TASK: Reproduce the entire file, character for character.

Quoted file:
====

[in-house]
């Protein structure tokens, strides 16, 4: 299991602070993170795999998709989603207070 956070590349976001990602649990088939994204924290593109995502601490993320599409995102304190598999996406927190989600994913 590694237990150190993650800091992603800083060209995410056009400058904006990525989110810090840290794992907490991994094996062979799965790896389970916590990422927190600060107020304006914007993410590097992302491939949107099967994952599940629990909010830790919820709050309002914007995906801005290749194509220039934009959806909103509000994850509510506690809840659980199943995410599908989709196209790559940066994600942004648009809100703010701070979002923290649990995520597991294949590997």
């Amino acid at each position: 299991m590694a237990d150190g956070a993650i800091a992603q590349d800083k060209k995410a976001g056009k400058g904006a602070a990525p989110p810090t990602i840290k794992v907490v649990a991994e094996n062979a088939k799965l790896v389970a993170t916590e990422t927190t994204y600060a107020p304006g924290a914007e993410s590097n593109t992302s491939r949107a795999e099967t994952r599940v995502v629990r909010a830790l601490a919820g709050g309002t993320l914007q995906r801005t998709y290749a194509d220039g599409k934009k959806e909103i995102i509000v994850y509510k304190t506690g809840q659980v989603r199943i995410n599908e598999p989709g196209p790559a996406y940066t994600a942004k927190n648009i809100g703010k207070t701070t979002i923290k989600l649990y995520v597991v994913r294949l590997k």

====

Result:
[in-house]
């Protein structure tokens, strides 16, 4: 299991602070993170795999998709989603207070 956070590349976001990602649990088939994204924290593109995502601490993320599409995102304190598999996406927190989600994913 590694237990150190993650800091992603800083060209995410056009400058904006990525989110810090840290794992907490991994094996062979799965790896389970916590990422927190600060107020304006914007993410590097992302491939949107099967994952599940629990909010830790919820709050309002914007995906801005290749194509220039934009959806909103509000994850509510506690809840659980199943995410599908989709196209790559940066994600942004648009809100703010701070979002923290649990995520597991294949590997």
């Amino acid at each position: 299991m590694a237990d150190g956070a993650i800091a992603q590349d800083k060209k995410a976001g056009k400058g904006a602070a990525p989110p810090t990602i840290k794992v907490v649990a991994e094996n062979a088939k799965l790896v389970a993170t916590e990422t927190t994204y600060a107020p304006g924290a914007e993410s590097n593109t992302s491939r949107a795999e099967t994952r599940v995502v629990r909010a830790l601490a919820g709050g309002t993320l914007q995906r801005t998709y290749a194509d220039g599409k934009k959806e909103i995102i509000v994850y509510k304190t506690g809840q659980v989603r199943i995410n599908e598999p989709g196209p790559a996406y940066t994600a942004k927190n648009i809100g703010k207070t701070t979002i923290k989600l649990y995520v597991v994913r294949l590997k």